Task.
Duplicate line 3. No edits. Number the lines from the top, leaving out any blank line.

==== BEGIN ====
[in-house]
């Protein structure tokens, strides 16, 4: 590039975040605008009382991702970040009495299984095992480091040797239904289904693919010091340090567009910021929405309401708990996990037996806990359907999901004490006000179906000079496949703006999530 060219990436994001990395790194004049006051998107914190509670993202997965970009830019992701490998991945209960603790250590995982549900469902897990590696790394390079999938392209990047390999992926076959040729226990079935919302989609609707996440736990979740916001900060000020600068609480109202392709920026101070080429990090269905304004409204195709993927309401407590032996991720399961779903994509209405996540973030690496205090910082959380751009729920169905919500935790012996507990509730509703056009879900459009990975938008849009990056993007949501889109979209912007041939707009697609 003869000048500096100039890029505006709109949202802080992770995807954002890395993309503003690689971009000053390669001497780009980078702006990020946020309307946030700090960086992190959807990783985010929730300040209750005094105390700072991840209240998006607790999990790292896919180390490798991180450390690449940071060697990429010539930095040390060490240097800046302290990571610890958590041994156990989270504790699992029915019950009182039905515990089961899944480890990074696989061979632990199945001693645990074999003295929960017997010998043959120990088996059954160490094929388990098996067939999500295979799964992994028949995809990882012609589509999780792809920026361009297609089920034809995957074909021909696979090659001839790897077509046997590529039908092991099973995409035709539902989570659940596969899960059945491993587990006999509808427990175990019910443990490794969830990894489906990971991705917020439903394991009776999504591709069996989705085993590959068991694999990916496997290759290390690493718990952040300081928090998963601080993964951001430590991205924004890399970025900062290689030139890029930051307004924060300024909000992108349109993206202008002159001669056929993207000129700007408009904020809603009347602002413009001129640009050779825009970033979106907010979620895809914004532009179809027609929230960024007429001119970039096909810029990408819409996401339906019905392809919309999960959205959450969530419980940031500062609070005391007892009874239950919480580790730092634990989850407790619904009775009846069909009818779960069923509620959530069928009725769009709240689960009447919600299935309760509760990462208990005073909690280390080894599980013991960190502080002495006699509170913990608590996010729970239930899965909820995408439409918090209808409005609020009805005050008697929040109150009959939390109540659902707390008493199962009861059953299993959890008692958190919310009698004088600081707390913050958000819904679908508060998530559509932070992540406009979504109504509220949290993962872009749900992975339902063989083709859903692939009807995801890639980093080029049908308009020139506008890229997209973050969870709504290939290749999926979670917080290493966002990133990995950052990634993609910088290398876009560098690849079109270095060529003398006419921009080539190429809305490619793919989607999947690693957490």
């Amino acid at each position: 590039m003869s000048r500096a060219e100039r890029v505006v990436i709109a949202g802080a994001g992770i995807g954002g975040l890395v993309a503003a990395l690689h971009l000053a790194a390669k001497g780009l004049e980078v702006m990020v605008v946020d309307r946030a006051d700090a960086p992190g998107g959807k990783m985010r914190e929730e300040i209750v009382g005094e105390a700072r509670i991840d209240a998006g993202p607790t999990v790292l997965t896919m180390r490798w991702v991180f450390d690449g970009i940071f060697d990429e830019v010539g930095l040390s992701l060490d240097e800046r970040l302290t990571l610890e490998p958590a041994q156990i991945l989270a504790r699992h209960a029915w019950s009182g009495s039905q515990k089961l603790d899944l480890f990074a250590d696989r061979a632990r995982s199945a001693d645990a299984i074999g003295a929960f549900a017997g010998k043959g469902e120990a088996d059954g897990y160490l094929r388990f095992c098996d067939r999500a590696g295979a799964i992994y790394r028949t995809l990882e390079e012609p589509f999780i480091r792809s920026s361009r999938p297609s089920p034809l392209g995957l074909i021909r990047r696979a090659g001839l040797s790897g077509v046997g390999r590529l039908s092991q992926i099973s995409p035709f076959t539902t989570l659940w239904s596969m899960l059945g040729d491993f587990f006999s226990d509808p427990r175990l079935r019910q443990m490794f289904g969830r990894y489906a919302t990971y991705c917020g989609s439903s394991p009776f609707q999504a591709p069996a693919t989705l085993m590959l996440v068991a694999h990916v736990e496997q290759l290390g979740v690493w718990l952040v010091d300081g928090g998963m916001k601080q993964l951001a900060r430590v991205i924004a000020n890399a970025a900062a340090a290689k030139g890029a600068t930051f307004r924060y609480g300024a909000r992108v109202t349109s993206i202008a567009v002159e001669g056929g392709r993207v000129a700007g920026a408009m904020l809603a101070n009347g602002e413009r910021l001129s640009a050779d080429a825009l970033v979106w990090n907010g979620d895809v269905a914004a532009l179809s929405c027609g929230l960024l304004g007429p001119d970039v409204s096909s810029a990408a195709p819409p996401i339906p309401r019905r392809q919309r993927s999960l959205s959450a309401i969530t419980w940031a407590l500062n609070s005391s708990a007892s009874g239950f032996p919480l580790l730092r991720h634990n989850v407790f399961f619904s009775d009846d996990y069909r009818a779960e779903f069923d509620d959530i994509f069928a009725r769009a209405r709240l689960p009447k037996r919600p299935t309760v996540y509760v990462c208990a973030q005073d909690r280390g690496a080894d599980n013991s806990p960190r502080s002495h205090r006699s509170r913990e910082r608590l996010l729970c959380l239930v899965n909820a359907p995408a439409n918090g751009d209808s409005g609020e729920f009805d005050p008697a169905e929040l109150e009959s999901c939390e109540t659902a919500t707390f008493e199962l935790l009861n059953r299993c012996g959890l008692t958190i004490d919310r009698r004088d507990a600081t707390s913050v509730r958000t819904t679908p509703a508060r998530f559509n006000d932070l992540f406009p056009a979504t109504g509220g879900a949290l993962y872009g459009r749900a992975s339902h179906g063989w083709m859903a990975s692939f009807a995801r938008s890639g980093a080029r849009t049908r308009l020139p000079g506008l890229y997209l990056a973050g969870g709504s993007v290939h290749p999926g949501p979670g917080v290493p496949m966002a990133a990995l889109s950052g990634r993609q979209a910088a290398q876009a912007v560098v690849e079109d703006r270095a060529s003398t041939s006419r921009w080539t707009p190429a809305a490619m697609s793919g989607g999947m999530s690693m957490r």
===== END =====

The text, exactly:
């Amino acid at each position: 590039m003869s000048r500096a060219e100039r890029v505006v990436i709109a949202g802080a994001g992770i995807g954002g975040l890395v993309a503003a990395l690689h971009l000053a790194a390669k001497g780009l004049e980078v702006m990020v605008v946020d309307r946030a006051d700090a960086p992190g998107g959807k990783m985010r914190e929730e300040i209750v009382g005094e105390a700072r509670i991840d209240a998006g993202p607790t999990v790292l997965t896919m180390r490798w991702v991180f450390d690449g970009i940071f060697d990429e830019v010539g930095l040390s992701l060490d240097e800046r970040l302290t990571l610890e490998p958590a041994q156990i991945l989270a504790r699992h209960a029915w019950s009182g009495s039905q515990k089961l603790d899944l480890f990074a250590d696989r061979a632990r995982s199945a001693d645990a299984i074999g003295a929960f549900a017997g010998k043959g469902e120990a088996d059954g897990y160490l094929r388990f095992c098996d067939r999500a590696g295979a799964i992994y790394r028949t995809l990882e390079e012609p589509f999780i480091r792809s920026s361009r999938p297609s089920p034809l392209g995957l074909i021909r990047r696979a090659g001839l040797s790897g077509v046997g390999r590529l039908s092991q992926i099973s995409p035709f076959t539902t989570l659940w239904s596969m899960l059945g040729d491993f587990f006999s226990d509808p427990r175990l079935r019910q443990m490794f289904g969830r990894y489906a919302t990971y991705c917020g989609s439903s394991p009776f609707q999504a591709p069996a693919t989705l085993m590959l996440v068991a694999h990916v736990e496997q290759l290390g979740v690493w718990l952040v010091d300081g928090g998963m916001k601080q993964l951001a900060r430590v991205i924004a000020n890399a970025a900062a340090a290689k030139g890029a600068t930051f307004r924060y609480g300024a909000r992108v109202t349109s993206i202008a567009v002159e001669g056929g392709r993207v000129a700007g920026a408009m904020l809603a101070n009347g602002e413009r910021l001129s640009a050779d080429a825009l970033v979106w990090n907010g979620d895809v269905a914004a532009l179809s929405c027609g929230l960024l304004g007429p001119d970039v409204s096909s810029a990408a195709p819409p996401i339906p309401r019905r392809q919309r993927s999960l959205s959450a309401i969530t419980w940031a407590l500062n609070s005391s708990a007892s009874g239950f032996p919480l580790l730092r991720h634990n989850v407790f399961f619904s009775d009846d996990y069909r009818a779960e779903f069923d509620d959530i994509f069928a009725r769009a209405r709240l689960p009447k037996r919600p299935t309760v996540y509760v990462c208990a973030q005073d909690r280390g690496a080894d599980n013991s806990p960190r502080s002495h205090r006699s509170r913990e910082r608590l996010l729970c959380l239930v899965n909820a359907p995408a439409n918090g751009d209808s409005g609020e729920f009805d005050p008697a169905e929040l109150e009959s999901c939390e109540t659902a919500t707390f008493e199962l935790l009861n059953r299993c012996g959890l008692t958190i004490d919310r009698r004088d507990a600081t707390s913050v509730r958000t819904t679908p509703a508060r998530f559509n006000d932070l992540f406009p056009a979504t109504g509220g879900a949290l993962y872009g459009r749900a992975s339902h179906g063989w083709m859903a990975s692939f009807a995801r938008s890639g980093a080029r849009t049908r308009l020139p000079g506008l890229y997209l990056a973050g969870g709504s993007v290939h290749p999926g949501p979670g917080v290493p496949m966002a990133a990995l889109s950052g990634r993609q979209a910088a290398q876009a912007v560098v690849e079109d703006r270095a060529s003398t041939s006419r921009w080539t707009p190429a809305a490619m697609s793919g989607g999947m999530s690693m957490r």